Haiti’s Tri­om­phe re­opens af­ter decades in the dark

The China Post - - ARTS - BY AM­I­LIE BARON

It’s been nearly three decades since Haiti’s Tri­om­phe cin­ema shut­tered its doors, but the sto­ried theater is back — and with a bit of Hol­ly­wood swag to boot.

With the red car­pet rolled out and an of­fi­cial pho­tog­ra­pher in place, some of Haiti’s top en­ter­tain­ers cel­e­brated Tri­om­phe’s grand re­open­ing, a sign for many that things might fi­nally be turn­ing af­ter the dev­as­tat­ing earth­quake in 2010.

The theater closed its doors in 1987, and like so many iconic Por­tau-Prince build­ings, was de­stroyed in the mas­sive quake that killed more than 250,000 peo­ple and shat­tered much of the coun­try’s in­fra­struc­ture.

No films have been pub­licly screened any­where for six years, in a coun­try where ac­cess to ba­sics — such as clean wa­ter and elec- tric­ity — are a daily strug­gle, let alone film pro­jec­tors and screens.

The sym­bolic re-open­ing of Tri­om­phe, which means “tri­umph” in English, is an im­por­tant turn­ing point for the im­pov­er­ished is­land na­tion.

“It gives us the feel­ing of be­ing some­where very nor­mal on Earth,” said Em­melie Prophete, di­rec­tor of Haiti’s copy­right of­fice. “We’ve missed this.” The au­di­ence filed into the re­fur­bished theater — newly out­fit­ted with clas­sic vel­vet seats, spot­lights and a heavy cur­tain on stage in front of the big screen.

The theater, on the main Champs de Mars square, was re­built with funds from the gov­ern­ment, which took over the crum­bling struc­ture.

The re­open­ing marks a new chap­ter for the cin­ema, whose ru­ins had been oc­cu­pied by squat- ters, home­less chil­dren and mer­chants for sev­eral years.

Now, Haiti’s lead­ers hope the space will usher in a new era of cul­tural pro­duc­tion, artis­tic cre­ativ­ity and, above all, hope for Haiti’s young peo­ple.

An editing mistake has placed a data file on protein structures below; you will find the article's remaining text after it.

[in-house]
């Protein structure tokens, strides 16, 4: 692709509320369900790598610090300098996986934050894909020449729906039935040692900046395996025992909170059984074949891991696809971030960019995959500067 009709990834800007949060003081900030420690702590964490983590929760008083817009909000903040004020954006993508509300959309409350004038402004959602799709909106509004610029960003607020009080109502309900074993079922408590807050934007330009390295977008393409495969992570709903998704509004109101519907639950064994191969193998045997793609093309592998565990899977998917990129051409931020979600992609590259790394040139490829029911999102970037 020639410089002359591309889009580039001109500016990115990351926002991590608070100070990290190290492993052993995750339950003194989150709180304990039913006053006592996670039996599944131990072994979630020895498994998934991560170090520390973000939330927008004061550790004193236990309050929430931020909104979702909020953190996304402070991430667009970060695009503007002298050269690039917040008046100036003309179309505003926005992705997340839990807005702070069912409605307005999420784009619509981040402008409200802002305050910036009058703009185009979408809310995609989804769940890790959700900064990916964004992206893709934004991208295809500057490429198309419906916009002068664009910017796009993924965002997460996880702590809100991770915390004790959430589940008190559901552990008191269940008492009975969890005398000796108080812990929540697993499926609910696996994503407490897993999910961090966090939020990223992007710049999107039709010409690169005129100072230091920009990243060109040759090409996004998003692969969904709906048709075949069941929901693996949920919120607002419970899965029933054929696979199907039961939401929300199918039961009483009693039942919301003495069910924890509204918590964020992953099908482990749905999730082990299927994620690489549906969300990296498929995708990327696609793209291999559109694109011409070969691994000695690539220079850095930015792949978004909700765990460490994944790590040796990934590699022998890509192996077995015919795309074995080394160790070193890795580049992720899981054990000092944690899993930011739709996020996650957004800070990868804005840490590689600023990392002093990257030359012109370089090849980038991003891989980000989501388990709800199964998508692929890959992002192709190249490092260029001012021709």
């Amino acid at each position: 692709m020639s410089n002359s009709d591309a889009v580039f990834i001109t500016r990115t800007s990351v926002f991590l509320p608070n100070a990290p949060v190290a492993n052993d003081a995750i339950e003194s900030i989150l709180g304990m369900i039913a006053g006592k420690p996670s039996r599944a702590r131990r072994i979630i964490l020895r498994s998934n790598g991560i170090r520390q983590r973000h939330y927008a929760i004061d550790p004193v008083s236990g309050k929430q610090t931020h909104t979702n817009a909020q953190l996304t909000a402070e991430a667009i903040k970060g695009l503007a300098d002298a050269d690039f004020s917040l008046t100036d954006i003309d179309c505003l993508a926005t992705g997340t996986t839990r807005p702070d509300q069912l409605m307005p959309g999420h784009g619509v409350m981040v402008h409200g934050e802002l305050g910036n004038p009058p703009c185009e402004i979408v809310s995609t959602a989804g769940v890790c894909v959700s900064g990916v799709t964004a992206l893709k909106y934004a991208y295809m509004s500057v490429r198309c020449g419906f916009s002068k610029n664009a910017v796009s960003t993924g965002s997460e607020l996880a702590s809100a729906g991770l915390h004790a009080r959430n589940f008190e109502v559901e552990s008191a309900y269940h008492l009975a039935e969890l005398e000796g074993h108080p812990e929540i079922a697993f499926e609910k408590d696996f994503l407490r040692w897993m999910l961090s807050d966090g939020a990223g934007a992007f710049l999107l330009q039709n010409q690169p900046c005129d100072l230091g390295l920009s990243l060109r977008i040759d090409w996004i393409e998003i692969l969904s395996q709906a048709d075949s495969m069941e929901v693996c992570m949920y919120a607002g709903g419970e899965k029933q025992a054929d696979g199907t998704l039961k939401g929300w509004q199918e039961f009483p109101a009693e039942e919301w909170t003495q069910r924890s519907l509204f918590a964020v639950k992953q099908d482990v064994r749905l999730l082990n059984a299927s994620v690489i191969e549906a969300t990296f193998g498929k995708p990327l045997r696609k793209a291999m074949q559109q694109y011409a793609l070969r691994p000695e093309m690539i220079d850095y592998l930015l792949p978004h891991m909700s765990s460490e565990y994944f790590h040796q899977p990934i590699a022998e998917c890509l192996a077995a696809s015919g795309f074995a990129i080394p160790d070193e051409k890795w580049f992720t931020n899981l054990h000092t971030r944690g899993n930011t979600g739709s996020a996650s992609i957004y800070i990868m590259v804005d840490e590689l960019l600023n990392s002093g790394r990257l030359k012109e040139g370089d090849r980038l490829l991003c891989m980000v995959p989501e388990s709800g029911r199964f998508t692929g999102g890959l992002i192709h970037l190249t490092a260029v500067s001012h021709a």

“We are very happy to re­turn this space to the peo­ple of Haiti, a coun­try where young peo­ple are look­ing for en­ter­tain­ment and safe spa­ces where they can have fun,” Pres­i­dent Michel Martelly, a for­mer pop star, said at the in­au­gu­ra­tion.

Many hope Tri­om­phe’s re­birth will al­low for a re­turn to its hey­day, when it was the largest theater in the Caribbean and at­tracted big- name en­ter­tain­ers such as French-Ar­me­nian singer Charles Az­navour and Span­ish crooner Julio Igle­sias.

Cin­ema Nos­tal­gia

For Prophete, the theater’s re- open­ing has deep nos­tal­gic sig­nif­i­cance too.

“It’s a part of child­hood for peo­ple of my gen­er­a­tion that is com­ing back to life,” said Prophete, in her 40s.

And now, Tri­om­phe will shape a new set of mem­o­ries for Haiti’s youth, many of whom have never been to the movies.

“Many teenagers will be able to dis­cover what it means to go to the cin­ema ... this is another way of en­joy­ing art, another life.”

As the evening’s pro­gram gets un­der­way, the theater is plunged into dark­ness and the heavy cur­tain is drawn.

Dancers, singers and ac­tors shuf­fle on to the stage for clas­sic per­for­mances — a nod to Haiti’s rich and glob­ally in­flu­enced cul­tural history.

In the ab­sence of for­mal arts venues, much of that cul­ture has moved into the streets, where mu­sic, danc­ing and other per­for­mances are of­ten staged on the fly.

Just a walk down the street, tak­ing in ev­ery­day sounds, smells and col­ors is a sen­sory feast.

One source of en­ter­tain­ment are the public buses, known as “tap-taps,” that are ex­u­ber­antly painted and act as rov­ing works of art.

While singer and voodoo priest Erol Jo­sue ap­pre­ci­ates this form of public art, he hailed the newly re­vamped per­for­mance space as a “huge de­vel­op­ment.”

But some film­mak­ers and ac­tors have com­plained on so­cial media that the Tri­om­phe has no real vi­sion or clear role for the coun­try’s cul­tural in­dus­tries.

Nonethe­less, Jo­sue in­sisted the open­ing was a turn­ing point for Haiti as it re­builds, and a land- mark for its arts sec­tor.

“As a coun­try with so much cul­ture, to have this space, five years af­ter the earth­quake, is a ma­jor mo­ment in the cul­tural history of Haiti,” he said.


Haitian pres­i­dent, Michel Martelly, cen­ter, with first lady Sophia Martelly, at­tends the in­au­gu­ra­tion of the re­built CineTri­om­phe in Port-au-Prince on Fri­day, June 19.

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